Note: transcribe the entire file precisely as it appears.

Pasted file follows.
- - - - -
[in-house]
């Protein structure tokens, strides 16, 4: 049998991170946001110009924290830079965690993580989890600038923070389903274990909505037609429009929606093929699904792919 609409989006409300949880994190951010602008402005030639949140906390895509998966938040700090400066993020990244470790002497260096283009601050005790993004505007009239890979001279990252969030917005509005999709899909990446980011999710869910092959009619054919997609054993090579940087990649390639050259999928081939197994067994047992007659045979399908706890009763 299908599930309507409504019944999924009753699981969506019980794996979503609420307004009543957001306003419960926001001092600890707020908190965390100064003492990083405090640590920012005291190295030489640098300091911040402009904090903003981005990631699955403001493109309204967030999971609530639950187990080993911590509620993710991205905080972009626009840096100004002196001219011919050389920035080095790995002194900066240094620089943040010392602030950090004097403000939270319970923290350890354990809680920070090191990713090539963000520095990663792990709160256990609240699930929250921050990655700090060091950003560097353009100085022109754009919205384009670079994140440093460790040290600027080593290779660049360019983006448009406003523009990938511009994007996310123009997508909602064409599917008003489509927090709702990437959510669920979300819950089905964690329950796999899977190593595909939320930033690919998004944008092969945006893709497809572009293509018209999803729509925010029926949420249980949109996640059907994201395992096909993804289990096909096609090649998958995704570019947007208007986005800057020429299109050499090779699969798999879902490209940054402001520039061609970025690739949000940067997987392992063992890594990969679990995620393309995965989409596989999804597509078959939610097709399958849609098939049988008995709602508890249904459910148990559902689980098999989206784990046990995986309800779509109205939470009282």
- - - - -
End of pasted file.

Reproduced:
[in-house]
């Protein structure tokens, strides 16, 4: 049998991170946001110009924290830079965690993580989890600038923070389903274990909505037609429009929606093929699904792919 609409989006409300949880994190951010602008402005030639949140906390895509998966938040700090400066993020990244470790002497260096283009601050005790993004505007009239890979001279990252969030917005509005999709899909990446980011999710869910092959009619054919997609054993090579940087990649390639050259999928081939197994067994047992007659045979399908706890009763 299908599930309507409504019944999924009753699981969506019980794996979503609420307004009543957001306003419960926001001092600890707020908190965390100064003492990083405090640590920012005291190295030489640098300091911040402009904090903003981005990631699955403001493109309204967030999971609530639950187990080993911590509620993710991205905080972009626009840096100004002196001219011919050389920035080095790995002194900066240094620089943040010392602030950090004097403000939270319970923290350890354990809680920070090191990713090539963000520095990663792990709160256990609240699930929250921050990655700090060091950003560097353009100085022109754009919205384009670079994140440093460790040290600027080593290779660049360019983006448009406003523009990938511009994007996310123009997508909602064409599917008003489509927090709702990437959510669920979300819950089905964690329950796999899977190593595909939320930033690919998004944008092969945006893709497809572009293509018209999803729509925010029926949420249980949109996640059907994201395992096909993804289990096909096609090649998958995704570019947007208007986005800057020429299109050499090779699969798999879902490209940054402001520039061609970025690739949000940067997987392992063992890594990969679990995620393309995965989409596989999804597509078959939610097709399958849609098939049988008995709602508890249904459910148990559902689980098999989206784990046990995986309800779509109205939470009282």